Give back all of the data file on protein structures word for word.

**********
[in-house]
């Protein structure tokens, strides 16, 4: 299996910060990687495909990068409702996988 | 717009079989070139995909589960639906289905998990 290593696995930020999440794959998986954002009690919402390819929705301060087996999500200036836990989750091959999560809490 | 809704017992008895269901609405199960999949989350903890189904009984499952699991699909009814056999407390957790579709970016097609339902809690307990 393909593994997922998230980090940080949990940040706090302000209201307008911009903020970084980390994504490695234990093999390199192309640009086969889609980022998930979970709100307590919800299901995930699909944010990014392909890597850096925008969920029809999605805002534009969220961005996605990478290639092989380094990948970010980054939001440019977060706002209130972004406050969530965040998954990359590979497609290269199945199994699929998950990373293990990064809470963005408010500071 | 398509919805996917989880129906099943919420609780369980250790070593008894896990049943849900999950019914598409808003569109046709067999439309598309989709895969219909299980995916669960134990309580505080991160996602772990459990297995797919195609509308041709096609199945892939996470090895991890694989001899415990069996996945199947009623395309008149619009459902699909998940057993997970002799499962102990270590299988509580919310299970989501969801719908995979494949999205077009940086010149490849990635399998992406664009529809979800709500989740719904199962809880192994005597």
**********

[in-house]
């Protein structure tokens, strides 16, 4: 299996910060990687495909990068409702996988 | 717009079989070139995909589960639906289905998990 290593696995930020999440794959998986954002009690919402390819929705301060087996999500200036836990989750091959999560809490 | 809704017992008895269901609405199960999949989350903890189904009984499952699991699909009814056999407390957790579709970016097609339902809690307990 393909593994997922998230980090940080949990940040706090302000209201307008911009903020970084980390994504490695234990093999390199192309640009086969889609980022998930979970709100307590919800299901995930699909944010990014392909890597850096925008969920029809999605805002534009969220961005996605990478290639092989380094990948970010980054939001440019977060706002209130972004406050969530965040998954990359590979497609290269199945199994699929998950990373293990990064809470963005408010500071 | 398509919805996917989880129906099943919420609780369980250790070593008894896990049943849900999950019914598409808003569109046709067999439309598309989709895969219909299980995916669960134990309580505080991160996602772990459990297995797919195609509308041709096609199945892939996470090895991890694989001899415990069996996945199947009623395309008149619009459902699909998940057993997970002799499962102990270590299988509580919310299970989501969801719908995979494949999205077009940086010149490849990635399998992406664009529809979800709500989740719904199962809880192994005597």